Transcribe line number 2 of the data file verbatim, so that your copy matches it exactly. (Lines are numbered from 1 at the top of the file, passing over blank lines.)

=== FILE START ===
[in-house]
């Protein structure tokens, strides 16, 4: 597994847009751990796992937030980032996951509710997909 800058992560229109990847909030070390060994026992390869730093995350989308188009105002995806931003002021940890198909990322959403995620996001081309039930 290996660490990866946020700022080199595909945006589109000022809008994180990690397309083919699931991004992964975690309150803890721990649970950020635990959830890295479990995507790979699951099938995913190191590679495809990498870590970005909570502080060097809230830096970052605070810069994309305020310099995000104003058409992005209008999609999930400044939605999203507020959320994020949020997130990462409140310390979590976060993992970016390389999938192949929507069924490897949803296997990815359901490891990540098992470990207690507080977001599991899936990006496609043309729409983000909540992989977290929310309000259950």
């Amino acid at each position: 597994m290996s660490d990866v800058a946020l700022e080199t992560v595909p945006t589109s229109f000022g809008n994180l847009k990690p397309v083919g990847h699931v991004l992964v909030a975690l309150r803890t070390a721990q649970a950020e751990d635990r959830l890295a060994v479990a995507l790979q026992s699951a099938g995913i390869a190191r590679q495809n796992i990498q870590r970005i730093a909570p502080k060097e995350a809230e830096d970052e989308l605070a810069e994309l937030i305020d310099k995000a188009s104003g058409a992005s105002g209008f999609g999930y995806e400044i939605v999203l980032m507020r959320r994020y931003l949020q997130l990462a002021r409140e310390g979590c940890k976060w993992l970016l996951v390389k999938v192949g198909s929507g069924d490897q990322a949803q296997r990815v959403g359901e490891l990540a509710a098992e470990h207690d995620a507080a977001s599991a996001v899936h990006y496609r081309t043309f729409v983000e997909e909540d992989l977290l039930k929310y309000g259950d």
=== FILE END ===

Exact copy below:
């Protein structure tokens, strides 16, 4: 597994847009751990796992937030980032996951509710997909 800058992560229109990847909030070390060994026992390869730093995350989308188009105002995806931003002021940890198909990322959403995620996001081309039930 290996660490990866946020700022080199595909945006589109000022809008994180990690397309083919699931991004992964975690309150803890721990649970950020635990959830890295479990995507790979699951099938995913190191590679495809990498870590970005909570502080060097809230830096970052605070810069994309305020310099995000104003058409992005209008999609999930400044939605999203507020959320994020949020997130990462409140310390979590976060993992970016390389999938192949929507069924490897949803296997990815359901490891990540098992470990207690507080977001599991899936990006496609043309729409983000909540992989977290929310309000259950």